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Future job market.

  1. Oct 20, 2013 #1
    What do you guys believe the future will bring for engineers and computer scientists in general?

    What specialization do you think offers the most safety in terms of job security?

    How about this claim, there is a purported shortage of STEM graduates but this is false and that this is actually a ploy designed by companies so that they will be less scrutinized for hiring H1 Visa workers, or workers from other countries for lower wages.

    What would you do if you were out of a job, or couldn't get a job out of school? Aside from going crazy and robbing a bank.
  2. jcsd
  3. Oct 20, 2013 #2
    It's hard to make predictions. Especially when they are about the future.
  4. Oct 20, 2013 #3
    I'd say very good for both. Think about how much is going digital and in general how the things around us work. It's all technology, which means you need programmers and engineers
  5. Oct 20, 2013 #4
    I guess it will depend on where you plan to reside. A lot of programming and engineering can be outsourced to areas with low living expenses (and correspondingly lower wages). Advances in ICT and growing education levels in developing countries only make such outsourcing easier and more profitable as time goes by. If you want to live in a country with high living expenses, then one option might be to get really good at what you do, so that you can find a job even as competition continues to increase. That is however just a guess, it may all change in the future.

    Does not matter much. Things change very quickly these days. Careers that feel safe today may become much less secure in a couple of years, and vice versa.

    True in general. There is no shortage of STEM graduates. However there is a shortage of really good STEM graduates. You have an option of being really good.

    Most people CAN get a job, even if it is not related to what they study. Many professional engineers, programmers and scientists work as bartenders, entrepreneurs, shop assistants, managers, construction workers etc. There is a whole spectrum of jobs out there!
    Last edited: Oct 21, 2013
  6. Oct 21, 2013 #5


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    I have always had the perspective that a professional engineer who ends up working as a bartender, construction worker or a shop assistant is a failure, so it begs the question of the type of even bothering to study engineering to begin with. After all, these particular jobs require at most a high school diploma. Am I wrong to feel this way?

    PS: I'm more forgiving of scientists who end up working in these types of jobs, particularly in areas which, at least to the average layperson's eyes, don't immediately lend themselves to practical applications (e.g. physics).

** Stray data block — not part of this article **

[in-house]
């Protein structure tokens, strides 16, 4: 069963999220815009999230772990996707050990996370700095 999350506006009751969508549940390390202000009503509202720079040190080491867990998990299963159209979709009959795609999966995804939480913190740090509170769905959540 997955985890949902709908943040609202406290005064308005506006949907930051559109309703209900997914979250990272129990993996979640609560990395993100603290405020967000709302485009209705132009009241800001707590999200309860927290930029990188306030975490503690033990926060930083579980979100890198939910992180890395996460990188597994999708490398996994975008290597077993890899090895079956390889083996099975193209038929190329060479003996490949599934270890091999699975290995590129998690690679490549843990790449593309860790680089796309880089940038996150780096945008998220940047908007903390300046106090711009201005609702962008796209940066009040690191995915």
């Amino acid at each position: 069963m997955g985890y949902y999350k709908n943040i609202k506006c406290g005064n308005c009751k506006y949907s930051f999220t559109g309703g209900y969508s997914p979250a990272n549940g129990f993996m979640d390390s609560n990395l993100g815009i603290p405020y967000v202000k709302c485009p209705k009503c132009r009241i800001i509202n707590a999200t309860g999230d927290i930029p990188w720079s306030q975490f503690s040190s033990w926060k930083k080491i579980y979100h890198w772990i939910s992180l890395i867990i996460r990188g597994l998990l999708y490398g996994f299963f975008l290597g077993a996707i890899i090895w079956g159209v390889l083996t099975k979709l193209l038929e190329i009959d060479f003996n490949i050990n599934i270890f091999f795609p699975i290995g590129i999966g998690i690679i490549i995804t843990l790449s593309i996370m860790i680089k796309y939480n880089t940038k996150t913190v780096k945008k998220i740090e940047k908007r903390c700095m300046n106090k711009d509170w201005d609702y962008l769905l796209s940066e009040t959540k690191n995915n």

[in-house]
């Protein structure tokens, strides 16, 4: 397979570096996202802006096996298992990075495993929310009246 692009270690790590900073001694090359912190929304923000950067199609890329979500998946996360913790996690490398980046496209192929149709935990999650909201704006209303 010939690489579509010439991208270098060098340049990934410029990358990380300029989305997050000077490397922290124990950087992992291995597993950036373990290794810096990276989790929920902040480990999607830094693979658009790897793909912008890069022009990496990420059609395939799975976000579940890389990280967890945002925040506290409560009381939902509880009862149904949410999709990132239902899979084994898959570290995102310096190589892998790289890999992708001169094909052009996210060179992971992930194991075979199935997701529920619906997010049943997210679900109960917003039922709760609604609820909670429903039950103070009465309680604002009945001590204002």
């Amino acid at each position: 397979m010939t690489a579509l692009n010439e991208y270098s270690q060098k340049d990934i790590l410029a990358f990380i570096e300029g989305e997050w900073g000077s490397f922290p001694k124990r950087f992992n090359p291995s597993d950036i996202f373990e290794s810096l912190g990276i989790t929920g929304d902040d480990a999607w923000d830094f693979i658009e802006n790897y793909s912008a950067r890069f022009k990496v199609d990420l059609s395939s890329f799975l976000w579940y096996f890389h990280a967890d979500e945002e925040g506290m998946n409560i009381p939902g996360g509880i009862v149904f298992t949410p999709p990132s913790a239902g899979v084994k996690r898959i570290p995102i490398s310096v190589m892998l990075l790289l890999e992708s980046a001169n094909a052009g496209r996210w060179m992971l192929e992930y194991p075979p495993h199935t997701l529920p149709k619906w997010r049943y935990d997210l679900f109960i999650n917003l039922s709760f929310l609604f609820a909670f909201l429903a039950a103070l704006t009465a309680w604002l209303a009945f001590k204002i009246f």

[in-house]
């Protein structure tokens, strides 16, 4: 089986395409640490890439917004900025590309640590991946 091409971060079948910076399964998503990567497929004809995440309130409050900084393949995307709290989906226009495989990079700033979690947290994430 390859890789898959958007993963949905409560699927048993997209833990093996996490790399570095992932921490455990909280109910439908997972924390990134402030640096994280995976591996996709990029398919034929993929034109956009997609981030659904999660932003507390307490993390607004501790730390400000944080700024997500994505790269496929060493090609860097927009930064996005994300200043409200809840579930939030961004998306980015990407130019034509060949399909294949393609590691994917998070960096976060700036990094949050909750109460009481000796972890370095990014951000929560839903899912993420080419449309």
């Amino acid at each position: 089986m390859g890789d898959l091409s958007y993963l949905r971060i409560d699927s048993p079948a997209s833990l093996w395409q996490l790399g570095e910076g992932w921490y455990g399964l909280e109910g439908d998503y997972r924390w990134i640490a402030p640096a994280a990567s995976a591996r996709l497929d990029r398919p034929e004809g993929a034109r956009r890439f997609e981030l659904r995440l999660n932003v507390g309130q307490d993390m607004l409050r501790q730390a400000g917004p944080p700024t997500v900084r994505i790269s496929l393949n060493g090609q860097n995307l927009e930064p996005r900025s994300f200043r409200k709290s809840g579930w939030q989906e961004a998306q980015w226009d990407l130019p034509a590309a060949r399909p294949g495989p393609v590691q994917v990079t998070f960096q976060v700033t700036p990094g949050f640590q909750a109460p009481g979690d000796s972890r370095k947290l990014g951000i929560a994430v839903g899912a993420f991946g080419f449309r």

7. Oct 21, 2013 #6
    Yes, because when the supply exceeds the demand, as it does in nearly all fields, sometimes greatly, then people are going to be left without jobs, or in menial jobs.
  8. Oct 21, 2013 #7
    I'm with StatGuy2000; typically when someone asks about getting a job after getting XYZ degree, they're really asking if they can get a job that requires, utilizes or otherwise leverages the skills and knowledge obtained while earning the degree. The OP mentioned multiple degree areas and others mentioned school.

    This type of assumption has worked well on this board for a decade and I don't see any reason it should change now.
  9. Oct 24, 2013 #8
    Anyone who tells you they know what the future market will look like is lying.

    That said, past experience with Engineering and Computer Science has been pretty good. Will it continue to hold in to the future? I would like to think so; but I'd be lying if I said that with any certainty.

    In terms of specialization, again, past experience has been good to those who have chosen to work for infrastructure. You probably won't get wealthy, but people have earned respectable middle class wages.
  10. Oct 24, 2013 #9


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    Ultimately, the question comes down to this: what should students who are planning to attend college/university do to most increase their chances of landing a decent job that could provide for a middle class living. ALL questions related to the job market is tied directly to this.
  11. Oct 24, 2013 #10
    Not everyone goes to school so that they can buy a house with a white picket fence in the right suburb, have 2.5 kids and a pet.

    When I was younger, I really didn't care whether engineering might get me a nice middle class living. I was in it because I wanted to build something really cool. It was all about the high toy factor.

    Today, I see things very differently. I encourage graduates to try out their educations and learn skills in all sorts of interesting projects, knowing that you don't have to settle down right away. Perhaps there are those who can't wait to settle down and start a family of their own. If so, follow my earlier advice. But know that I'm assuming that you want a middle class living.

    Sometimes the best jobs are the ones where the money is tight, but the experience is great.
  12. Oct 24, 2013 #11
    I cant imagine anybody hiring you as an engineer and paying you less than middle class earnings. The median household income in the US is 50k. Two workers can make 25k each and have a middle class income. Have you ever meet anybody hired in the US as an engineer for less than 25k? I doubt it.
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